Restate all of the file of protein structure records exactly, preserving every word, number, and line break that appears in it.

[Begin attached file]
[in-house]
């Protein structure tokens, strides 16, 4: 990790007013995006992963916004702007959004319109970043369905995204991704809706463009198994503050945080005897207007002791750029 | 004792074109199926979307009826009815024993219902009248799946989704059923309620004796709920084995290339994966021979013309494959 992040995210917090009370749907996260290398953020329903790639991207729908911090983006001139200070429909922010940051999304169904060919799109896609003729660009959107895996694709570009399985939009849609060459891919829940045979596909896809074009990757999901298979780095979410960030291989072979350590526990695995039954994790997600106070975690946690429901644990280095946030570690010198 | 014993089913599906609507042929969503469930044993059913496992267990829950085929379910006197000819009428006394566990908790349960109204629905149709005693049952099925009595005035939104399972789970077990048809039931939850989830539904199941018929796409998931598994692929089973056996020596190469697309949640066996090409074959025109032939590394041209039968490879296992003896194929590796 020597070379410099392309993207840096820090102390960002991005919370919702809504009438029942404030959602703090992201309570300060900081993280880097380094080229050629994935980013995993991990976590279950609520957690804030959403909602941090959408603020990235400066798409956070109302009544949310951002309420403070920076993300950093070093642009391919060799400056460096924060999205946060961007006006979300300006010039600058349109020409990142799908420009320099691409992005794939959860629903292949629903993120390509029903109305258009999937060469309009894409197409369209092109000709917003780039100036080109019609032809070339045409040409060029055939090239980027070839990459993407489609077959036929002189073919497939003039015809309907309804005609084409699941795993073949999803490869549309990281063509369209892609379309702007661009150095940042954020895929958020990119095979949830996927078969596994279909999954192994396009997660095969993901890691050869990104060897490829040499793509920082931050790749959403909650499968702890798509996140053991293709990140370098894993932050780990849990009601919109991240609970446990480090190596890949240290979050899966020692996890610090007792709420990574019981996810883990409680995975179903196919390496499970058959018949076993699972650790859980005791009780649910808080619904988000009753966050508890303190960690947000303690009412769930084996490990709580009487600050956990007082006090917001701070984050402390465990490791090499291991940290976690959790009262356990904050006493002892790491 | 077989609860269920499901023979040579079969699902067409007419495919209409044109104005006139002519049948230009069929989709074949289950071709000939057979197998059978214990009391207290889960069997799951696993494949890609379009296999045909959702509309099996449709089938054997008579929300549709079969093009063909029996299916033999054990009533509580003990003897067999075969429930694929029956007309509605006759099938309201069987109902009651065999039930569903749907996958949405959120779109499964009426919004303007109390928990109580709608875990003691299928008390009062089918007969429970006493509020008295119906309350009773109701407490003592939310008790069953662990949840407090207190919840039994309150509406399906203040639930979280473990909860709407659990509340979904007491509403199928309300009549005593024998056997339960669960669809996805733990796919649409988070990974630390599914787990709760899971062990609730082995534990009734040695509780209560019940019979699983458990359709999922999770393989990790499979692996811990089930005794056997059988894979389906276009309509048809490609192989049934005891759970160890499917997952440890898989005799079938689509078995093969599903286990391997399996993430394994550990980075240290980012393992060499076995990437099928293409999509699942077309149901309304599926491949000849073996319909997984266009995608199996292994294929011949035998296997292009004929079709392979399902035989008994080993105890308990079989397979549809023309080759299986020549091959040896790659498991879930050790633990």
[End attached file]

[in-house]
């Protein structure tokens, strides 16, 4: 990790007013995006992963916004702007959004319109970043369905995204991704809706463009198994503050945080005897207007002791750029 | 004792074109199926979307009826009815024993219902009248799946989704059923309620004796709920084995290339994966021979013309494959 992040995210917090009370749907996260290398953020329903790639991207729908911090983006001139200070429909922010940051999304169904060919799109896609003729660009959107895996694709570009399985939009849609060459891919829940045979596909896809074009990757999901298979780095979410960030291989072979350590526990695995039954994790997600106070975690946690429901644990280095946030570690010198 | 014993089913599906609507042929969503469930044993059913496992267990829950085929379910006197000819009428006394566990908790349960109204629905149709005693049952099925009595005035939104399972789970077990048809039931939850989830539904199941018929796409998931598994692929089973056996020596190469697309949640066996090409074959025109032939590394041209039968490879296992003896194929590796 020597070379410099392309993207840096820090102390960002991005919370919702809504009438029942404030959602703090992201309570300060900081993280880097380094080229050629994935980013995993991990976590279950609520957690804030959403909602941090959408603020990235400066798409956070109302009544949310951002309420403070920076993300950093070093642009391919060799400056460096924060999205946060961007006006979300300006010039600058349109020409990142799908420009320099691409992005794939959860629903292949629903993120390509029903109305258009999937060469309009894409197409369209092109000709917003780039100036080109019609032809070339045409040409060029055939090239980027070839990459993407489609077959036929002189073919497939003039015809309907309804005609084409699941795993073949999803490869549309990281063509369209892609379309702007661009150095940042954020895929958020990119095979949830996927078969596994279909999954192994396009997660095969993901890691050869990104060897490829040499793509920082931050790749959403909650499968702890798509996140053991293709990140370098894993932050780990849990009601919109991240609970446990480090190596890949240290979050899966020692996890610090007792709420990574019981996810883990409680995975179903196919390496499970058959018949076993699972650790859980005791009780649910808080619904988000009753966050508890303190960690947000303690009412769930084996490990709580009487600050956990007082006090917001701070984050402390465990490791090499291991940290976690959790009262356990904050006493002892790491 | 077989609860269920499901023979040579079969699902067409007419495919209409044109104005006139002519049948230009069929989709074949289950071709000939057979197998059978214990009391207290889960069997799951696993494949890609379009296999045909959702509309099996449709089938054997008579929300549709079969093009063909029996299916033999054990009533509580003990003897067999075969429930694929029956007309509605006759099938309201069987109902009651065999039930569903749907996958949405959120779109499964009426919004303007109390928990109580709608875990003691299928008390009062089918007969429970006493509020008295119906309350009773109701407490003592939310008790069953662990949840407090207190919840039994309150509406399906203040639930979280473990909860709407659990509340979904007491509403199928309300009549005593024998056997339960669960669809996805733990796919649409988070990974630390599914787990709760899971062990609730082995534990009734040695509780209560019940019979699983458990359709999922999770393989990790499979692996811990089930005794056997059988894979389906276009309509048809490609192989049934005891759970160890499917997952440890898989005799079938689509078995093969599903286990391997399996993430394994550990980075240290980012393992060499076995990437099928293409999509699942077309149901309304599926491949000849073996319909997984266009995608199996292994294929011949035998296997292009004929079709392979399902035989008994080993105890308990079989397979549809023309080759299986020549091959040896790659498991879930050790633990």